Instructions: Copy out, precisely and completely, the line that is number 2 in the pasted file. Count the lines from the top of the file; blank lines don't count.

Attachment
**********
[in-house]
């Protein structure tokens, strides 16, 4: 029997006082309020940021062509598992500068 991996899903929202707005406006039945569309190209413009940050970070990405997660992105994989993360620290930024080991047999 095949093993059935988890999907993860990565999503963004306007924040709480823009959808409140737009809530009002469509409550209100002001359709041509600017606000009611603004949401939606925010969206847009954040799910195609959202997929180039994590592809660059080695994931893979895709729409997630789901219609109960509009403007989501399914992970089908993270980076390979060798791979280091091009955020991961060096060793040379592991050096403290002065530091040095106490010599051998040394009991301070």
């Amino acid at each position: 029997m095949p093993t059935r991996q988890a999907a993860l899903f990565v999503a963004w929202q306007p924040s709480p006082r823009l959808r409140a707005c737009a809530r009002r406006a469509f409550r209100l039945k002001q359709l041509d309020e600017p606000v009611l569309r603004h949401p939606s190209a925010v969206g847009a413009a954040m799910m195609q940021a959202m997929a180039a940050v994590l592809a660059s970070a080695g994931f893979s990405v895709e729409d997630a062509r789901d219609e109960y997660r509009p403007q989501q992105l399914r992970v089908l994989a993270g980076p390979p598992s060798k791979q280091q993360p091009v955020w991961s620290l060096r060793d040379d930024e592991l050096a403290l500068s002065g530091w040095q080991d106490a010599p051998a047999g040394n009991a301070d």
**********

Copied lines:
């Protein structure tokens, strides 16, 4: 029997006082309020940021062509598992500068 991996899903929202707005406006039945569309190209413009940050970070990405997660992105994989993360620290930024080991047999 095949093993059935988890999907993860990565999503963004306007924040709480823009959808409140737009809530009002469509409550209100002001359709041509600017606000009611603004949401939606925010969206847009954040799910195609959202997929180039994590592809660059080695994931893979895709729409997630789901219609109960509009403007989501399914992970089908993270980076390979060798791979280091091009955020991961060096060793040379592991050096403290002065530091040095106490010599051998040394009991301070």